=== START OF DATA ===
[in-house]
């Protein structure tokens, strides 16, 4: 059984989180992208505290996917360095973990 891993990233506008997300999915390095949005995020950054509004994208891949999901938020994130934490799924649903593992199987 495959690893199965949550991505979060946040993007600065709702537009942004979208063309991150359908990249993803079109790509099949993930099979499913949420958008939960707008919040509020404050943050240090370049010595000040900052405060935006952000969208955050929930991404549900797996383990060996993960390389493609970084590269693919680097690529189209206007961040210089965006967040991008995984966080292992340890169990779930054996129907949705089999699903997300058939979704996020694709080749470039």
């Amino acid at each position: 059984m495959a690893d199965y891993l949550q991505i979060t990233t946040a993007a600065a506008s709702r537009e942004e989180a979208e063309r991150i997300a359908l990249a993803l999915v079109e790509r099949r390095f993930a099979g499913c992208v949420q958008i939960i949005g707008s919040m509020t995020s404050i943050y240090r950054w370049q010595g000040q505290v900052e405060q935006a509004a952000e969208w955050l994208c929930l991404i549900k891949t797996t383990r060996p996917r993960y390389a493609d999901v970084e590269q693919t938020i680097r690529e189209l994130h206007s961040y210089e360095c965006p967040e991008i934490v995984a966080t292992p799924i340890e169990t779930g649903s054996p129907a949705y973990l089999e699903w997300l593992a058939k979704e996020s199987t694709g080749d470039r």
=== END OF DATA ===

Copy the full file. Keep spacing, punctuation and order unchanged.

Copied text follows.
[in-house]
């Protein structure tokens, strides 16, 4: 059984989180992208505290996917360095973990 891993990233506008997300999915390095949005995020950054509004994208891949999901938020994130934490799924649903593992199987 495959690893199965949550991505979060946040993007600065709702537009942004979208063309991150359908990249993803079109790509099949993930099979499913949420958008939960707008919040509020404050943050240090370049010595000040900052405060935006952000969208955050929930991404549900797996383990060996993960390389493609970084590269693919680097690529189209206007961040210089965006967040991008995984966080292992340890169990779930054996129907949705089999699903997300058939979704996020694709080749470039």
């Amino acid at each position: 059984m495959a690893d199965y891993l949550q991505i979060t990233t946040a993007a600065a506008s709702r537009e942004e989180a979208e063309r991150i997300a359908l990249a993803l999915v079109e790509r099949r390095f993930a099979g499913c992208v949420q958008i939960i949005g707008s919040m509020t995020s404050i943050y240090r950054w370049q010595g000040q505290v900052e405060q935006a509004a952000e969208w955050l994208c929930l991404i549900k891949t797996t383990r060996p996917r993960y390389a493609d999901v970084e590269q693919t938020i680097r690529e189209l994130h206007s961040y210089e360095c965006p967040e991008i934490v995984a966080t292992p799924i340890e169990t779930g649903s054996p129907a949705y973990l089999e699903w997300l593992a058939k979704e996020s199987t694709g080749d470039r």